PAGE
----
Precursors of Missionization: Early European Contact on the Georgia Coast, 1514-1587
Author(s): John Worth
Beginning not long after the Spanish discovery of the Florida peninsula in 1513, indigenous groups along the Georgia coast were increasingly subject to sporadic maritime visits by Spanish and later French ships. By the time Georgia’s coastal chiefdoms were assimilated into the expanding Franciscan mission system of Spanish Florida after 1587, they had already experienced more than seven decades of occasional interaction with European slavers, colonists, soldiers, missionaries, traders, and shipwreck survivors. While direct evidence for such contact is limited and sometimes ambiguous, combined documentary and archaeological data provide an informative glimpse into the still poorly-known period between first contact and missionization along Georgia’s coast and adjacent regions of the interior.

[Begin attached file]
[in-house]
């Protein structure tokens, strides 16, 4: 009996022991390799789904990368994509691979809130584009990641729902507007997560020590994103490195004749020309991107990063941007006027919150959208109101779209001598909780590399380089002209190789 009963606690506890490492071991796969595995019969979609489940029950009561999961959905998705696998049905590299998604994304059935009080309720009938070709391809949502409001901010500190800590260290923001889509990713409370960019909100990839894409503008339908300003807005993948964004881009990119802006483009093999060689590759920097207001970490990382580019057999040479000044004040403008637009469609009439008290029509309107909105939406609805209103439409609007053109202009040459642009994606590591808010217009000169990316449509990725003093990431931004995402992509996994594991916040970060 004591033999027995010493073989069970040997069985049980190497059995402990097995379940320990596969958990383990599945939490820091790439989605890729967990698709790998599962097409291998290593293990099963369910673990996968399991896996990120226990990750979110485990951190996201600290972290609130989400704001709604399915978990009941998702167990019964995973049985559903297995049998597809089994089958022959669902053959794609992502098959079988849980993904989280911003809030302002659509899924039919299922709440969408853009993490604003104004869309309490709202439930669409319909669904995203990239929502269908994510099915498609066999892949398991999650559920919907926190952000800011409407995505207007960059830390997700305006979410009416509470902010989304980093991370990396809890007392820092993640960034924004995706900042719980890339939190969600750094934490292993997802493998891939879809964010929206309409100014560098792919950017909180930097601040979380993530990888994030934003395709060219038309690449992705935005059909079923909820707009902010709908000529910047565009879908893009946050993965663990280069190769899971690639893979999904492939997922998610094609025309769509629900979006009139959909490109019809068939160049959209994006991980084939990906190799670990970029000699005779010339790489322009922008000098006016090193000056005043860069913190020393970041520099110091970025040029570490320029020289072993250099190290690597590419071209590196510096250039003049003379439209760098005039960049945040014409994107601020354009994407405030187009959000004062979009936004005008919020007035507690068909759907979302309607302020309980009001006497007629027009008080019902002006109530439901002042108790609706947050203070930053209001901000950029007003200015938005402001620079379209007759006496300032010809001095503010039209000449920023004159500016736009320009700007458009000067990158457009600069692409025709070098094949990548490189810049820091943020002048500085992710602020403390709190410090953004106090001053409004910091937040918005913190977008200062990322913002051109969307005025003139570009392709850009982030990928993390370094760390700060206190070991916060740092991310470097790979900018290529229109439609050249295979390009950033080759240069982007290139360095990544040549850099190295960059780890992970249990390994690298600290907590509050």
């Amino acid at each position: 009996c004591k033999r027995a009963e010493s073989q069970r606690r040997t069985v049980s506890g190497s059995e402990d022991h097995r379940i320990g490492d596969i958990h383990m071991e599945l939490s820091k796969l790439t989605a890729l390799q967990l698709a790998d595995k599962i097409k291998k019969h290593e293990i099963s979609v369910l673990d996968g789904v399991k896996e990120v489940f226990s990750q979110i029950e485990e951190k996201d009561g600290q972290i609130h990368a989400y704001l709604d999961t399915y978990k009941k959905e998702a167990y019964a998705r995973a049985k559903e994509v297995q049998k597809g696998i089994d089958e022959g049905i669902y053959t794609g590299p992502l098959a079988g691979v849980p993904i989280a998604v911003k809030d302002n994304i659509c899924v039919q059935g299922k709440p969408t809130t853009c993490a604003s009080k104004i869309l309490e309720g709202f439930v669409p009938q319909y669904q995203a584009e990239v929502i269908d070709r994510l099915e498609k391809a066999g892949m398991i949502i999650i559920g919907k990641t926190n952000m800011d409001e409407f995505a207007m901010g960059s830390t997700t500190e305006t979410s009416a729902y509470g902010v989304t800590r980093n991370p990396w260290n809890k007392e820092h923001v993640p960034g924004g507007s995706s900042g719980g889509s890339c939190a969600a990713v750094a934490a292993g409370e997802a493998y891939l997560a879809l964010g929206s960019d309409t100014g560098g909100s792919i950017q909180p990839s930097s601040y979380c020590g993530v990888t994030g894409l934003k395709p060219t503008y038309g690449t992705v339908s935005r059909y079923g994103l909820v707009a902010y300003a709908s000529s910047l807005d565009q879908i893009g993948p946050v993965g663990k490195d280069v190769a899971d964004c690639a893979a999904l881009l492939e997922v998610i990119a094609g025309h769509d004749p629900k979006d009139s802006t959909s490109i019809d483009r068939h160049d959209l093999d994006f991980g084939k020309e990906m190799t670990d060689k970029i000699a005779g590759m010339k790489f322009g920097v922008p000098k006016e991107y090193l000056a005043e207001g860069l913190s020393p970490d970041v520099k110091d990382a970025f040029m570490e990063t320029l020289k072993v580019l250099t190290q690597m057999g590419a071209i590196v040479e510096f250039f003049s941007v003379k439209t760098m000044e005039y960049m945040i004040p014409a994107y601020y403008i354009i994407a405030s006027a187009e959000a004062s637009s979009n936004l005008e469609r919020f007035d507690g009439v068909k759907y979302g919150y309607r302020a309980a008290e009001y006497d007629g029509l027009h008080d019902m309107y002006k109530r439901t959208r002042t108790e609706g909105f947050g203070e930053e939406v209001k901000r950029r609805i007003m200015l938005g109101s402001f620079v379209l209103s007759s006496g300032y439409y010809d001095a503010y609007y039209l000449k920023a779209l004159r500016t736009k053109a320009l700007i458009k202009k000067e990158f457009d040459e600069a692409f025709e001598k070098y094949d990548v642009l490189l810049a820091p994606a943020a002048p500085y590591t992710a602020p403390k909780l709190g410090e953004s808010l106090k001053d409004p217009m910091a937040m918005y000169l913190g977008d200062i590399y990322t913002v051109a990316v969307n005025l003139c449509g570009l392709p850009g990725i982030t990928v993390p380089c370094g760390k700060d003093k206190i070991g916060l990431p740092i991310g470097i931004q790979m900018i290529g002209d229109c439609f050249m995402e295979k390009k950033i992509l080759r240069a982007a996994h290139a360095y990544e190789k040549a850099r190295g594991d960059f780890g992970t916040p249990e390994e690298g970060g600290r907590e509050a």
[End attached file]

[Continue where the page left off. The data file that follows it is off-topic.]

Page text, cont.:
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Precursors of Missionization: Early European Contact on the Georgia Coast, 1514-1587. John Worth. Presented at The 80th Annual Meeting of the Society for American Archaeology, San Francisco, California. 2015 ( tDAR id: 395563)
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min long: -91.274; min lat: 24.847 ; max long: -72.642; max lat: 36.386 ;